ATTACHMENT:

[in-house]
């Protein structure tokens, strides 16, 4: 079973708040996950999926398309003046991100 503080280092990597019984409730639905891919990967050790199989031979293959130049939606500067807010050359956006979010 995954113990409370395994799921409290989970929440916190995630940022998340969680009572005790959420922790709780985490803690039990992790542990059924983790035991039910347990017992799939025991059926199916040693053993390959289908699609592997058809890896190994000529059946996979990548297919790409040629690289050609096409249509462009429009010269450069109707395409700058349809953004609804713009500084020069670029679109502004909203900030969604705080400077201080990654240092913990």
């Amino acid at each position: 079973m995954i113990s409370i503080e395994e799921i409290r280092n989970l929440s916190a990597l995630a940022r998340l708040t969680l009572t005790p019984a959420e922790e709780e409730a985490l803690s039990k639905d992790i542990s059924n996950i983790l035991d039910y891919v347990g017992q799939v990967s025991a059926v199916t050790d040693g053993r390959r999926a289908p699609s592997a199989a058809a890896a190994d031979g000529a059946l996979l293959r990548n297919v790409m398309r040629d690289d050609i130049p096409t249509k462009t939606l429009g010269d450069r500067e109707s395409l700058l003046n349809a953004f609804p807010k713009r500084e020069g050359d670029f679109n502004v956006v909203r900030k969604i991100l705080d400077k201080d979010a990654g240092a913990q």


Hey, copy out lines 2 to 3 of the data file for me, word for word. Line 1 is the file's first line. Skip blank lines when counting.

């Protein structure tokens, strides 16, 4: 079973708040996950999926398309003046991100 503080280092990597019984409730639905891919990967050790199989031979293959130049939606500067807010050359956006979010 995954113990409370395994799921409290989970929440916190995630940022998340969680009572005790959420922790709780985490803690039990992790542990059924983790035991039910347990017992799939025991059926199916040693053993390959289908699609592997058809890896190994000529059946996979990548297919790409040629690289050609096409249509462009429009010269450069109707395409700058349809953004609804713009500084020069670029679109502004909203900030969604705080400077201080990654240092913990």
């Amino acid at each position: 079973m995954i113990s409370i503080e395994e799921i409290r280092n989970l929440s916190a990597l995630a940022r998340l708040t969680l009572t005790p019984a959420e922790e709780e409730a985490l803690s039990k639905d992790i542990s059924n996950i983790l035991d039910y891919v347990g017992q799939v990967s025991a059926v199916t050790d040693g053993r390959r999926a289908p699609s592997a199989a058809a890896a190994d031979g000529a059946l996979l293959r990548n297919v790409m398309r040629d690289d050609i130049p096409t249509k462009t939606l429009g010269d450069r500067e109707s395409l700058l003046n349809a953004f609804p807010k713009r500084e020069g050359d670029f679109n502004v956006v909203r900030k969604i991100l705080d400077k201080d979010a990654g240092a913990q």